Narrow networks trigger regulatory, legal action

State officials are fighting back against insurers offering health plans with narrow networks, in some cases taking regulatory action as well as introducing legislation and even lawsuits.

Insurers claim narrow networks help reduce costs by containing medical inflation and boosting coordination of care. Generally, providers agree to lower prices in return for more patients, and insurers pass on some of the savings to their members, reported Kaiser Health News and Politico.

Although narrow networks in the 90s helped moderate healthcare costs, their return is causing a backlash among the public and some states officials concerned they will prevent consumers, especially those with chronic illnesses, from receiving necessary care at low costs.

Those fears have driven some state regulators and officials to try to force insurers into changing their narrow network plans. Maine regulators, for example, prohibited Anthem Blue Cross Blue Shield from transferring some members into its narrow network plan sold on the exchange that excluded six of the state's hospitals.

In Washington, Insurance Commissioner Mike Kreidler banned several insurers from its exchange because of inadequate provider networks. Although he later allowed two of those banned insurers into the exchange, Seattle Children's Hospital sued Kreidler, claiming the plan will prevent some patients from receiving care at the hospital.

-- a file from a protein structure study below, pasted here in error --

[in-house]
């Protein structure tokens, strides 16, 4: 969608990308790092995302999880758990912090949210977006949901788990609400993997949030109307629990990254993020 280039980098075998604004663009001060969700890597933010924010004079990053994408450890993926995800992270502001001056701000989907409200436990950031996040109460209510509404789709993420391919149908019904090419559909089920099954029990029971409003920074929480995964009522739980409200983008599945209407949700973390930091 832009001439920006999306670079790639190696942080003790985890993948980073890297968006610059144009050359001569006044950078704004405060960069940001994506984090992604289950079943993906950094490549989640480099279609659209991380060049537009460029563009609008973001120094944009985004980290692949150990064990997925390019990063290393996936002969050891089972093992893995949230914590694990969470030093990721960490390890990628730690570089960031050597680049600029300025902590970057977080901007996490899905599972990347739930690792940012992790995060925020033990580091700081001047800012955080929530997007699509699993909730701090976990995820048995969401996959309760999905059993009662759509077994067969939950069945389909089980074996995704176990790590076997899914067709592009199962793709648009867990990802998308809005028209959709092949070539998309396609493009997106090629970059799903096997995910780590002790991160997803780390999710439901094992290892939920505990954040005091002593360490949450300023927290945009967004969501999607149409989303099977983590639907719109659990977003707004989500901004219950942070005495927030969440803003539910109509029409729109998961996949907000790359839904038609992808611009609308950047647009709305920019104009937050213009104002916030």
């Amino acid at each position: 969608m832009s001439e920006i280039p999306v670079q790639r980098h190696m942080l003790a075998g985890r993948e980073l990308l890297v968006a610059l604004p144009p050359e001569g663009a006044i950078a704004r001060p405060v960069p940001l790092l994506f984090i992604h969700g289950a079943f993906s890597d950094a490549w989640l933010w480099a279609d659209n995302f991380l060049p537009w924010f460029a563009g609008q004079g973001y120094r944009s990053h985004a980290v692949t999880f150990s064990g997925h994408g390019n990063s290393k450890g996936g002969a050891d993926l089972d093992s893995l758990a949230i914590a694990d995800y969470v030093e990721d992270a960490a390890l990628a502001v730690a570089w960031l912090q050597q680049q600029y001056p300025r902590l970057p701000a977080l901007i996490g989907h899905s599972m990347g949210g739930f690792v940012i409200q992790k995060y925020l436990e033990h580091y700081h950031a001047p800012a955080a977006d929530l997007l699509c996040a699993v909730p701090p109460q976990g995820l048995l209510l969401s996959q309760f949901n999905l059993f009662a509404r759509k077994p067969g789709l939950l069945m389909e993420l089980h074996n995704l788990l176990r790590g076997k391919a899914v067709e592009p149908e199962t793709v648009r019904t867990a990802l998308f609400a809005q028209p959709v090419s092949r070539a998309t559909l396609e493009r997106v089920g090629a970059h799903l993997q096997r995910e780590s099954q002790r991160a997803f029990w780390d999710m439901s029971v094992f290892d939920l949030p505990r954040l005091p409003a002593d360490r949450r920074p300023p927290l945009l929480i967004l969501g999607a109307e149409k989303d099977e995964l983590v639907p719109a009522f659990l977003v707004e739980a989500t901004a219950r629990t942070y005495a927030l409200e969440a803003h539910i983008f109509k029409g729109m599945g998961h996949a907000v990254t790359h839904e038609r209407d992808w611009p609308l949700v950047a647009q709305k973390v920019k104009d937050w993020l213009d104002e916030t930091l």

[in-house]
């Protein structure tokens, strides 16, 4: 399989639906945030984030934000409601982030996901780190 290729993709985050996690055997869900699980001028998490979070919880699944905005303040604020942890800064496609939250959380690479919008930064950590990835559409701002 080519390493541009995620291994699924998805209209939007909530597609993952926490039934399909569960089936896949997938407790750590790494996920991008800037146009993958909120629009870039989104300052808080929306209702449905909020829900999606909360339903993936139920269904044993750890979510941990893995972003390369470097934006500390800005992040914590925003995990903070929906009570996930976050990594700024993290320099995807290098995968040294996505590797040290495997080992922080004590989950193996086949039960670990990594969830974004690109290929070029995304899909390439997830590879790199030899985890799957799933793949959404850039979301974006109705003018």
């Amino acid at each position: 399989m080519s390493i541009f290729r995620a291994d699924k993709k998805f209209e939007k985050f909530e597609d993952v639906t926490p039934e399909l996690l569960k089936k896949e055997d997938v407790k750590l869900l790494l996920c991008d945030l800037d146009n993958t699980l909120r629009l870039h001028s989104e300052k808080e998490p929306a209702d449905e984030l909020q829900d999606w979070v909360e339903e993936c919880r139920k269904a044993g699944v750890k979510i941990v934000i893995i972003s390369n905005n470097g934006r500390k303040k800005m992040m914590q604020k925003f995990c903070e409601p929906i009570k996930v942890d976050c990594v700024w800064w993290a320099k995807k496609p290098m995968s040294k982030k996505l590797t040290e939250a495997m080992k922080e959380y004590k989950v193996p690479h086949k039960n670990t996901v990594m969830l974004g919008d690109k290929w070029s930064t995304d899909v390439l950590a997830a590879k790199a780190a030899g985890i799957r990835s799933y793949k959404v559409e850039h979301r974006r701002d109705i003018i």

Meanwhile, in response to Anthem Blue Cross Blue Shield of New Hampshire's exchange plan that excludes 10 of the state's hospitals, New Hampshire lawmakers have written legislation that would force insurers to expand their networks.

Lawmakers in South Dakota, Pennsylvania and Mississippi also are considering legislation, known as "any willing provider" laws, that would force insurers to expand their networks.

But this mounting effort to limit insurers from using narrow networks will "throttle competition," David Dranove, a professor at Northwestern University who specializes in the healthcare industry, told KHN and Politico. "And this is a healthcare reform that depends entirely on competition. So the people who are fighting for broad networks ... are ultimately fighting for the demise of Obamacare."

To learn more:
- read the Kaiser Health News/Politico article

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